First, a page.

Mimsy Were the Borogoves

Editorials: Where I rant to the wall about politics. And sometimes the wall rants back.

What can we do about Hong Kong?

Jerry Stratton, January 21, 1997

On July 1, 1997, Hong Kong will revert to Chinese rule. The Chinese government has said bluntly that they will unilaterally repeal the parts of the Hong Kong Bill of Rights that they don’t like. First on the block are peaceful demonstrations and privacy rights. Tianamen Square is still on the Chinese rulers’ minds, and the memory is a fond one. The Chinese government has tentatively agreed to let the Hong Kong people keep their “guaranteed” rights of freedom of speech and the press.

But the Chinese government can repeal these rights as well, without asking the Hong Kong people. This is hardly a reasonable definition of “guaranteed”. China has already blocked some Hong Kong web sites because these sites are “suspected purveyors of spiritual pollution”. This does not bode well for freedom of speech once China actually owns Hong Kong.

And even if Hong Kong is “allowed” to keep these “rights”, so what? The Chinese people are also guaranteed rights of free speech. Does anyone truly believe that China is going to allow a mere piece of paper to get in their way in Hong Kong when they’ve ignored their own piece of paper in Beijing?

All it’s going to take is one march down main street to start the tanks rolling and the house to house beatings in search of dissidents. And then we can look on, shake our heads, and say I told you so over the next morning’s cup of coffee.

Well, why not do something about it now?

We’ve got a problem of our own in the United States. We have hundreds of thousands of military surplus firearms. The NRA wants to hand them out in the United States. President Clinton wants to take these historically significant rifles and crush them in a metal compactor.

Why not give them another job? Let’s put our vintage weapons to work for freedom one more time. Ship them across the ocean and arm any Hong Kong citizen who wants to keep a U.S. surplus rifle or handgun in their home. No registration list for the Chinese government to intercept. Give preference to anyone who can provide a press pass, because I can guarantee that anyone in the press is going to be waiting for that midnight knock come July 2.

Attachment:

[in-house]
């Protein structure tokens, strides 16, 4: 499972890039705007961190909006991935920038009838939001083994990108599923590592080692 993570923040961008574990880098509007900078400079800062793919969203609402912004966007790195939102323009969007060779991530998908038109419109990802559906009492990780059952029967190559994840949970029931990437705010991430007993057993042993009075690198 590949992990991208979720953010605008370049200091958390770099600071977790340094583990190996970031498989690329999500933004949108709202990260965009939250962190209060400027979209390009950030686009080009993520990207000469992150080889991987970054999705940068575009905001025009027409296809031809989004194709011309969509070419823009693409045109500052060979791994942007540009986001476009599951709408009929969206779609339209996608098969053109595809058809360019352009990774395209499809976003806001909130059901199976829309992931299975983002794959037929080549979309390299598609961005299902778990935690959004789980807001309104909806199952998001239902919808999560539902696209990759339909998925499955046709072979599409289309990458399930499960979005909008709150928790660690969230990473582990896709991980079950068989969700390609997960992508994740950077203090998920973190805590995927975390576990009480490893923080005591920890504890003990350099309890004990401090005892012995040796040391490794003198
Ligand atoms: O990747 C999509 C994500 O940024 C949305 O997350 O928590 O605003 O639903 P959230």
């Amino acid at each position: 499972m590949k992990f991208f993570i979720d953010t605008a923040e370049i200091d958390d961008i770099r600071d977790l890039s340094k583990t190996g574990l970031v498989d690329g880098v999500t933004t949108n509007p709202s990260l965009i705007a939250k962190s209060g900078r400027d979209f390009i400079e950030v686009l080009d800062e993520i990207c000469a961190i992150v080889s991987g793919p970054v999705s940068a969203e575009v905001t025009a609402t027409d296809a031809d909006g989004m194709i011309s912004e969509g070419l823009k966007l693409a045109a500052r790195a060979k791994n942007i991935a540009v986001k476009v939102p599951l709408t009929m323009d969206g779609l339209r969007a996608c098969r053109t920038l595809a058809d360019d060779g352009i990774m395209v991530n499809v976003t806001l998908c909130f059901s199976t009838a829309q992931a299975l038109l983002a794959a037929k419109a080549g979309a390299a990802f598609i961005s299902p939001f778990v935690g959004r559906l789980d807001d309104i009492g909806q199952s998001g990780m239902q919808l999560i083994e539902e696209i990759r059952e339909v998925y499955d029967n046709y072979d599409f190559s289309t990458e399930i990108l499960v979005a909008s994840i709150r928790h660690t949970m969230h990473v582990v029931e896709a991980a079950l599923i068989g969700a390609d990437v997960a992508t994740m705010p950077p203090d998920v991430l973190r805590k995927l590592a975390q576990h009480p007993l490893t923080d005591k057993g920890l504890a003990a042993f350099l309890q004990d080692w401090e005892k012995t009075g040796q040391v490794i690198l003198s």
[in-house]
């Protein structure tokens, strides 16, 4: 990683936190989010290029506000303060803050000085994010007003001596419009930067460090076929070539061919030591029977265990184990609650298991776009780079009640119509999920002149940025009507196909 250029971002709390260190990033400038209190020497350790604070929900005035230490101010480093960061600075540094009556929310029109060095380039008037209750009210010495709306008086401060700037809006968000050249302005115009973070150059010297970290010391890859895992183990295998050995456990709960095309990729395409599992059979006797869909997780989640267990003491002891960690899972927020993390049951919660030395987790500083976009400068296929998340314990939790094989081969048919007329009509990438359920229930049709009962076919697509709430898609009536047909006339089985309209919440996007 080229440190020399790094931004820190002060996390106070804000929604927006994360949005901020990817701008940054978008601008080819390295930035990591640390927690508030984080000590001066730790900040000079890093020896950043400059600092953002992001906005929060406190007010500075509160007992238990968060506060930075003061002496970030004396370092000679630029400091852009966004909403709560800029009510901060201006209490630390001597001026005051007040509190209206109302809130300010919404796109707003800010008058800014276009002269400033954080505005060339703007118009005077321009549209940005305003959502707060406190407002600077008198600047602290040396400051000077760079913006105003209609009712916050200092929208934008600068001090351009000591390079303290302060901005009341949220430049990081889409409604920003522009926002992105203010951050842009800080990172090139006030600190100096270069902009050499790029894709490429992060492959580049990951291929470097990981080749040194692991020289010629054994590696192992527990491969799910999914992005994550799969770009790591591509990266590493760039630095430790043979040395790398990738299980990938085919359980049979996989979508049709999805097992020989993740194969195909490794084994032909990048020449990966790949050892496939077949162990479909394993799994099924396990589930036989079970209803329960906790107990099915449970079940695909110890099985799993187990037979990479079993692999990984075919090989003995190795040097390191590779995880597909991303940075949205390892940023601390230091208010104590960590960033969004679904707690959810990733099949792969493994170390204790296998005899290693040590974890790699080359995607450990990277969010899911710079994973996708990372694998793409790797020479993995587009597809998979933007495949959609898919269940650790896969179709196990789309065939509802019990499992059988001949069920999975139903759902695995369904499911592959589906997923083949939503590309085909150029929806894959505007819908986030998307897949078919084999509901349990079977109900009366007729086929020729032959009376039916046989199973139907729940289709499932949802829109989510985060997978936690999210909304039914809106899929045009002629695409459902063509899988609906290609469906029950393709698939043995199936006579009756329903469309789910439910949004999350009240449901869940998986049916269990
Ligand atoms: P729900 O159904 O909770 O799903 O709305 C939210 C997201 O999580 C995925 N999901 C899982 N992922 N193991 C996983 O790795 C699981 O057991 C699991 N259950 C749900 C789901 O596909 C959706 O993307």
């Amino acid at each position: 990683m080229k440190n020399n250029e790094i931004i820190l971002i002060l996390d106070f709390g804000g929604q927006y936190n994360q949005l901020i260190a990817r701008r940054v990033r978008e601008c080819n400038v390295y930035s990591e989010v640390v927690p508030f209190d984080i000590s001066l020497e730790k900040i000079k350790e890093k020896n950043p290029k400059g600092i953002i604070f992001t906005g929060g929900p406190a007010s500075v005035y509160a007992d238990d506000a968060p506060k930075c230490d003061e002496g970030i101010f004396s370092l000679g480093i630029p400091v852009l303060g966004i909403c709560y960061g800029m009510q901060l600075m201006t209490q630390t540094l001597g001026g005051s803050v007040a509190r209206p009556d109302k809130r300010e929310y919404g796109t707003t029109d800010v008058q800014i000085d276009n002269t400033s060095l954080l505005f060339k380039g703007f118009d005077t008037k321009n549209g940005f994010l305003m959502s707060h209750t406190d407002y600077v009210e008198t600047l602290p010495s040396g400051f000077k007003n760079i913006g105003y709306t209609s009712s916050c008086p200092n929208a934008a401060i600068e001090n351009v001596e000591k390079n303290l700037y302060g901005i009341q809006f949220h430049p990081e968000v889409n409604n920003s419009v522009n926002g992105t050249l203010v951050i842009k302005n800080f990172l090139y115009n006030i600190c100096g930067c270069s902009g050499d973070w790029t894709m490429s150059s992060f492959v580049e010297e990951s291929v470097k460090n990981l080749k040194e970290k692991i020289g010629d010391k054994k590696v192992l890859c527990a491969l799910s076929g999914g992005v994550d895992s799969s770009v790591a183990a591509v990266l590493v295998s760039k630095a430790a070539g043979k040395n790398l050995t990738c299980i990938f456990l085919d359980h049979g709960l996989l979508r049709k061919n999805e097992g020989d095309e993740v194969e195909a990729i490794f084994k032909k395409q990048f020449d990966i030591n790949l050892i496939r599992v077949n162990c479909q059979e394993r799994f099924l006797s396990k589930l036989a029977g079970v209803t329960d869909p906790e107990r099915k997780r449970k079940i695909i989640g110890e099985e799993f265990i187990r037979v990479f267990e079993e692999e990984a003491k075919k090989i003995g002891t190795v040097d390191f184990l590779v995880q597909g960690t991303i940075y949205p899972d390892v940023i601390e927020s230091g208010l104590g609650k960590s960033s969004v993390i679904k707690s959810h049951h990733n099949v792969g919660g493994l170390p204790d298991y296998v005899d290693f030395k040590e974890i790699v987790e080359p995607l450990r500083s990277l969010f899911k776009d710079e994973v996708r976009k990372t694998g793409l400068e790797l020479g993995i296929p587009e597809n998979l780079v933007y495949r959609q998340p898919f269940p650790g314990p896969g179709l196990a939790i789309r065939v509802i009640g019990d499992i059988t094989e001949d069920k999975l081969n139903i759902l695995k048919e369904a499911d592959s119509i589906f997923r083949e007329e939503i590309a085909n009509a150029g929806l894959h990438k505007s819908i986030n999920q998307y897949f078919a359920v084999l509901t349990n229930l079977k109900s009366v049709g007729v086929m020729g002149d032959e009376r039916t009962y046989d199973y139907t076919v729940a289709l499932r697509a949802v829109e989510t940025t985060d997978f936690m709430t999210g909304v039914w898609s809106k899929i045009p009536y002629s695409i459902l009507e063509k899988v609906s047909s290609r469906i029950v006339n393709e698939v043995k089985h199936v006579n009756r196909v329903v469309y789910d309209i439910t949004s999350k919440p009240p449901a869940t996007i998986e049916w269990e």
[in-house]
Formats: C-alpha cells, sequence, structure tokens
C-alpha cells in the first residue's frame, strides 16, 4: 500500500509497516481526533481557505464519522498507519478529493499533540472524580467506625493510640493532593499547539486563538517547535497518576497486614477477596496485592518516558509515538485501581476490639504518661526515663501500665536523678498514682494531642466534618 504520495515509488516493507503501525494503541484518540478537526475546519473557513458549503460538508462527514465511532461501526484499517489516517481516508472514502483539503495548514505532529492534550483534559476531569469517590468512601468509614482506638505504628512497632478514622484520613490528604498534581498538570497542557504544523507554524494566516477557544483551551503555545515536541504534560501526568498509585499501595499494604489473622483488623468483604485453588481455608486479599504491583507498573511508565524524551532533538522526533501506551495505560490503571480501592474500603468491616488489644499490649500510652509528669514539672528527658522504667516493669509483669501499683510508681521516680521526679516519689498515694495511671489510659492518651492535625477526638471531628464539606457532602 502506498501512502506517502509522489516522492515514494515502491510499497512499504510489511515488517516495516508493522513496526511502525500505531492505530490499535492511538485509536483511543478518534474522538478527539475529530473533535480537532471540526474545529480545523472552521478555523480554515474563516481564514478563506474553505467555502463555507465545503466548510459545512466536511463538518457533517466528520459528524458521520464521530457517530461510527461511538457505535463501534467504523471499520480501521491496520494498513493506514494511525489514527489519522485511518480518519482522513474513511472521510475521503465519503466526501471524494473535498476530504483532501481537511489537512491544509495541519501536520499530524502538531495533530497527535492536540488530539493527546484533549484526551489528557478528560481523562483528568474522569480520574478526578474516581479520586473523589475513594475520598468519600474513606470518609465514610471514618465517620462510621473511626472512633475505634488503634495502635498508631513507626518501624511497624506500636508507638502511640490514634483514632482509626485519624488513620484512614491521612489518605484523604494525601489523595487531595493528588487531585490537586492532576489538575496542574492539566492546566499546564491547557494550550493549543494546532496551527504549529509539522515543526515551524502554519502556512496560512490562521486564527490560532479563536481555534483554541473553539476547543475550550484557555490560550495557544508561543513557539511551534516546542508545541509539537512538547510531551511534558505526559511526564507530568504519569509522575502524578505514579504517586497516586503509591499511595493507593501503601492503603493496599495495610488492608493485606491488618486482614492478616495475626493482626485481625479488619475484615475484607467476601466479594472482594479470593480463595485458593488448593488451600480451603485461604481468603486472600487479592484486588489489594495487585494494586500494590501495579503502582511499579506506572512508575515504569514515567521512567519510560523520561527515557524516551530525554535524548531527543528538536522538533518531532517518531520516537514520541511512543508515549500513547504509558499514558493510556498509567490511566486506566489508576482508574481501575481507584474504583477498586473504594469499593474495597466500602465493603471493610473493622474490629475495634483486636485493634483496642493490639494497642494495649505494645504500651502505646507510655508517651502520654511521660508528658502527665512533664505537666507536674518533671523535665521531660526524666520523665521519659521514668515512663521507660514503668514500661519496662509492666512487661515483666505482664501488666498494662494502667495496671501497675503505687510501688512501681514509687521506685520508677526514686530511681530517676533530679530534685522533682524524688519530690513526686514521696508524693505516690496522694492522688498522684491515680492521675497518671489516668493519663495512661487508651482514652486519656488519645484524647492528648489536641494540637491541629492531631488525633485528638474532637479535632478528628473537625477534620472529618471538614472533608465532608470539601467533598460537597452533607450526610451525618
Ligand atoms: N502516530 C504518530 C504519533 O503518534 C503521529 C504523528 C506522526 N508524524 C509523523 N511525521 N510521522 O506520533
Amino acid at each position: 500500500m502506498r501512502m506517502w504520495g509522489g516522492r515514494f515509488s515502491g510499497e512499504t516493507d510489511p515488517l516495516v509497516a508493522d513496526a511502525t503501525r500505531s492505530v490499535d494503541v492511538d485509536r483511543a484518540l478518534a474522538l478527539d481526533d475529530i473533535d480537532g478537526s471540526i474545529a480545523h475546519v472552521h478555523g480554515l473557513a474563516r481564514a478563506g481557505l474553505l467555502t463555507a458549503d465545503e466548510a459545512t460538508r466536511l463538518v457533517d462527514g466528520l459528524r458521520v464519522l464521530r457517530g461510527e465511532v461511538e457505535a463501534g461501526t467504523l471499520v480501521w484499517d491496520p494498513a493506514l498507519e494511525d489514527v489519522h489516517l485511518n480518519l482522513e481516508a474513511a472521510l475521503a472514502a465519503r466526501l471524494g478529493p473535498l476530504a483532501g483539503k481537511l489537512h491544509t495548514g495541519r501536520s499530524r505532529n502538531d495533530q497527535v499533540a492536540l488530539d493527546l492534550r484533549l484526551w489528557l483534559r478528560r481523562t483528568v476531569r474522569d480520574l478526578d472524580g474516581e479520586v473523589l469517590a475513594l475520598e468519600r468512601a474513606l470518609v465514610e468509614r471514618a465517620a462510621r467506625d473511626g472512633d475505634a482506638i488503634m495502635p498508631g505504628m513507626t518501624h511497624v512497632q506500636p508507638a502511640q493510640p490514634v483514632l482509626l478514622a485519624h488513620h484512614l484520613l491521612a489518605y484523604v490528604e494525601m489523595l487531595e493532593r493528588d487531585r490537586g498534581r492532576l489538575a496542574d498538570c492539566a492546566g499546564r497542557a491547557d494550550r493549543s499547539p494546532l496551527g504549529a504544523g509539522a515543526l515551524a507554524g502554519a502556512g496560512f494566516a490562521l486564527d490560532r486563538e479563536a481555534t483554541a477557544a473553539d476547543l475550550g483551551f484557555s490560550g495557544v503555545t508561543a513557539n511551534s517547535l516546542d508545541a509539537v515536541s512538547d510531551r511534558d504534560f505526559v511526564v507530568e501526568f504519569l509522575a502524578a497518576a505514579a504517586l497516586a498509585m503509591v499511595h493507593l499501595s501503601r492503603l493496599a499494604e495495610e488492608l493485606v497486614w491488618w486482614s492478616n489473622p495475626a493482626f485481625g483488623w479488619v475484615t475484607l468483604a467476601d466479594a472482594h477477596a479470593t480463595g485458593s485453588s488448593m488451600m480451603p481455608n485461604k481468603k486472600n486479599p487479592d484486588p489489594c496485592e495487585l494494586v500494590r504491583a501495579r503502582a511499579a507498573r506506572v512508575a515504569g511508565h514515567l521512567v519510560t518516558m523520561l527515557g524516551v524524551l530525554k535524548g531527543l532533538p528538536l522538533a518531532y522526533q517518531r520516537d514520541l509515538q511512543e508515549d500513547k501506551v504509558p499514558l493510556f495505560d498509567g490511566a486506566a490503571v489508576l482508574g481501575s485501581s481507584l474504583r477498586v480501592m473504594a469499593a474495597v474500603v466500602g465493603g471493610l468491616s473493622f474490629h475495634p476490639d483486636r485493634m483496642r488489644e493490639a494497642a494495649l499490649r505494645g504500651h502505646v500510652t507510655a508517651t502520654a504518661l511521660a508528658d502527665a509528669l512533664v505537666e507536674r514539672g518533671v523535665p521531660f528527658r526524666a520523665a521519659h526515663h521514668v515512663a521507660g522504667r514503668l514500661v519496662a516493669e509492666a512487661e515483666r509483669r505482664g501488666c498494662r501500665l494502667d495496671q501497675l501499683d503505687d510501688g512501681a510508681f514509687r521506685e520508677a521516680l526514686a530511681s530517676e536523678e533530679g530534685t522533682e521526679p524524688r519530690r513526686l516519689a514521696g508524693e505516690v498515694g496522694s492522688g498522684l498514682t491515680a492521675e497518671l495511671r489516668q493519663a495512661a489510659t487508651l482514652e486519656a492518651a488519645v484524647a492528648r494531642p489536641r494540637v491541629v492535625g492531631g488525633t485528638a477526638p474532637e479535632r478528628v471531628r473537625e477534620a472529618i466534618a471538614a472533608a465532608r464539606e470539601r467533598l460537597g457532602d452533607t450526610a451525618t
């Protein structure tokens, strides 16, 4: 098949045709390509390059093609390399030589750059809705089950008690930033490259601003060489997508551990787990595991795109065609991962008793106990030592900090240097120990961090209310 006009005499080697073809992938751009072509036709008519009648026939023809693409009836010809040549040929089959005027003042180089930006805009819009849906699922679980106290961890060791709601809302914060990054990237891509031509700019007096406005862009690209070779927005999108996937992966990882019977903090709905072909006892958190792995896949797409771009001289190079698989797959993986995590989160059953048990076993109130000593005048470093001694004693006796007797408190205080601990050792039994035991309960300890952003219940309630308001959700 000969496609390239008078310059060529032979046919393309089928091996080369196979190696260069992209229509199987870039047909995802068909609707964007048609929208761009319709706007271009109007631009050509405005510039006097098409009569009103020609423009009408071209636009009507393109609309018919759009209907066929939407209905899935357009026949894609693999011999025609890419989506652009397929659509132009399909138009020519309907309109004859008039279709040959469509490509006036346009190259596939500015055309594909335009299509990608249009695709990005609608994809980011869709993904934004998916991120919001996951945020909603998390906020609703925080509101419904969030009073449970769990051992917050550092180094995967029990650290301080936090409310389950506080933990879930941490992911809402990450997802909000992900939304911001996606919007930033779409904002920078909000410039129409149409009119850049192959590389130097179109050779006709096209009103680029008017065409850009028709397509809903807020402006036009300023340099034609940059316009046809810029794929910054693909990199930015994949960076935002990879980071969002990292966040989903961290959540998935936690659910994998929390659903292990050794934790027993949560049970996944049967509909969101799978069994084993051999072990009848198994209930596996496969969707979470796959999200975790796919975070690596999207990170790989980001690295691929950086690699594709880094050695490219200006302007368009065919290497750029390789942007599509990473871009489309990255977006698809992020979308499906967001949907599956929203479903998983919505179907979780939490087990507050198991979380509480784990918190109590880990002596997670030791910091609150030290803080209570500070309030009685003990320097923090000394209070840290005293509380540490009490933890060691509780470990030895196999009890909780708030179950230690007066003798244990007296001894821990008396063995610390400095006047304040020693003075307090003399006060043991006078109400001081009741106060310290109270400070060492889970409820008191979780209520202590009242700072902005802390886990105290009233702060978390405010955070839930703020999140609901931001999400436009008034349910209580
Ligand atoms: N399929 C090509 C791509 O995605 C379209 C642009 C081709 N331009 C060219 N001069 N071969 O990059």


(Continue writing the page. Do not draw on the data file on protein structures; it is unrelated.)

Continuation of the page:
Let’s remember the words of Russian dissident Solzhenitsyn, writing in The Gulag Archipelago:

And how we burned in the camps later, thinking: What would things have been like if every Security operative, when he went out at night to make an arrest, had been uncertain whether he would return alive and had to say good-bye to his family? Or if, during periods of mass arrests, as for example in Leningrad, when they arrested a quarter of the entire city, people had not simply sat there in their lairs, paling in terror at every bang of the downstairs door and at every step on the staircase, but had understood they had nothing left to lose and had boldly set up in the downstairs hall an ambush of half a dozen people with axes, hammers, pokers, or whatever else was at hand?

The Organs would very quickly have suffered a shortage of officers and transport and, notwithstanding all of Stalin’s thirst, the cursed machine would have ground to a halt!

From 1993 to 1994 Bill Clinton ordered three million military surplus firearms destroyed. It cost us over a million dollars in real money, and millions more in money lost because these firearms could have been sold to collectors. The destruction was fortunately stopped by the NRA, and there are still several hundred thousand firearms left. There are millions more outside of the United States that Clinton is trying desperately to prevent collectors from importing back. And as well, I’m sure American firearms owners would open their hearts to a call for donations. Pro-gun control speakers are quick to claim that firearms are no longer needed to protect freedom in the United States. Why not send them somewhere where they are needed?

If China is honest in its claims that it will not infringe Hong Kong rights, these firearms will gather dust beneath the floorboards and behind the walls of Hong Kong apartments. If, on the other hand, Chinese police begin knocking house to house, the next Alexander Solzhenitsyn might not “pale in terror at every bang of the downstairs door”. Every major study in the United States has shown that higher firearms ownership means greater safety. This is all the more true in a police state. Soon-to-be dissidents in Hong Kong should be armed with better than axes, hammers, pokers, or a useless piece of paper inscribed with forgotten rights.

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